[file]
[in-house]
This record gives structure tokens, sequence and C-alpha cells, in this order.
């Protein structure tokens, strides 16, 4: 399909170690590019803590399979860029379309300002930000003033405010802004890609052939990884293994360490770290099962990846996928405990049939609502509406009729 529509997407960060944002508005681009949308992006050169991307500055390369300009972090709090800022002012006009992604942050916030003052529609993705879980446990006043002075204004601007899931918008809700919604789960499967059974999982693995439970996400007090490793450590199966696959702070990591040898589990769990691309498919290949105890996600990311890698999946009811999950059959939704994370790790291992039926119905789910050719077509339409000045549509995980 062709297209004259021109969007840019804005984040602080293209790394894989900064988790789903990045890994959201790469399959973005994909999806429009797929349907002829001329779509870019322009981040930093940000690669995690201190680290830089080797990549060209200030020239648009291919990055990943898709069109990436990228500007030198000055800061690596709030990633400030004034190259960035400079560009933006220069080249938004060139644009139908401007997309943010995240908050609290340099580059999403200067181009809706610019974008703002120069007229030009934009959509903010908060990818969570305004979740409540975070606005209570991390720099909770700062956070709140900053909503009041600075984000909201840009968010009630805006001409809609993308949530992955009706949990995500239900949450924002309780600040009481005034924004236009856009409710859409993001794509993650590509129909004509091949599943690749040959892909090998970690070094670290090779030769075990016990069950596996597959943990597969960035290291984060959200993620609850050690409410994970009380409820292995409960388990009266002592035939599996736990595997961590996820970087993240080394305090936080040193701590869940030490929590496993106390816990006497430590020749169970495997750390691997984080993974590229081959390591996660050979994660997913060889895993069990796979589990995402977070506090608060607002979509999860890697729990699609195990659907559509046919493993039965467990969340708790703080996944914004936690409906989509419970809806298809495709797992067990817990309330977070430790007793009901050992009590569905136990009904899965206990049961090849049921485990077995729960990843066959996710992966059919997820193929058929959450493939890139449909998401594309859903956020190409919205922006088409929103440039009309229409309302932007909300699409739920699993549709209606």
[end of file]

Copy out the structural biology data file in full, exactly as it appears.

[in-house]
This record gives structure tokens, sequence and C-alpha cells, in this order.
């Protein structure tokens, strides 16, 4: 399909170690590019803590399979860029379309300002930000003033405010802004890609052939990884293994360490770290099962990846996928405990049939609502509406009729 529509997407960060944002508005681009949308992006050169991307500055390369300009972090709090800022002012006009992604942050916030003052529609993705879980446990006043002075204004601007899931918008809700919604789960499967059974999982693995439970996400007090490793450590199966696959702070990591040898589990769990691309498919290949105890996600990311890698999946009811999950059959939704994370790790291992039926119905789910050719077509339409000045549509995980 062709297209004259021109969007840019804005984040602080293209790394894989900064988790789903990045890994959201790469399959973005994909999806429009797929349907002829001329779509870019322009981040930093940000690669995690201190680290830089080797990549060209200030020239648009291919990055990943898709069109990436990228500007030198000055800061690596709030990633400030004034190259960035400079560009933006220069080249938004060139644009139908401007997309943010995240908050609290340099580059999403200067181009809706610019974008703002120069007229030009934009959509903010908060990818969570305004979740409540975070606005209570991390720099909770700062956070709140900053909503009041600075984000909201840009968010009630805006001409809609993308949530992955009706949990995500239900949450924002309780600040009481005034924004236009856009409710859409993001794509993650590509129909004509091949599943690749040959892909090998970690070094670290090779030769075990016990069950596996597959943990597969960035290291984060959200993620609850050690409410994970009380409820292995409960388990009266002592035939599996736990595997961590996820970087993240080394305090936080040193701590869940030490929590496993106390816990006497430590020749169970495997750390691997984080993974590229081959390591996660050979994660997913060889895993069990796979589990995402977070506090608060607002979509999860890697729990699609195990659907559509046919493993039965467990969340708790703080996944914004936690409906989509419970809806298809495709797992067990817990309330977070430790007793009901050992009590569905136990009904899965206990049961090849049921485990077995729960990843066959996710992966059919997820193929058929959450493939890139449909998401594309859903956020190409919205922006088409929103440039009309229409309302932007909300699409739920699993549709209606």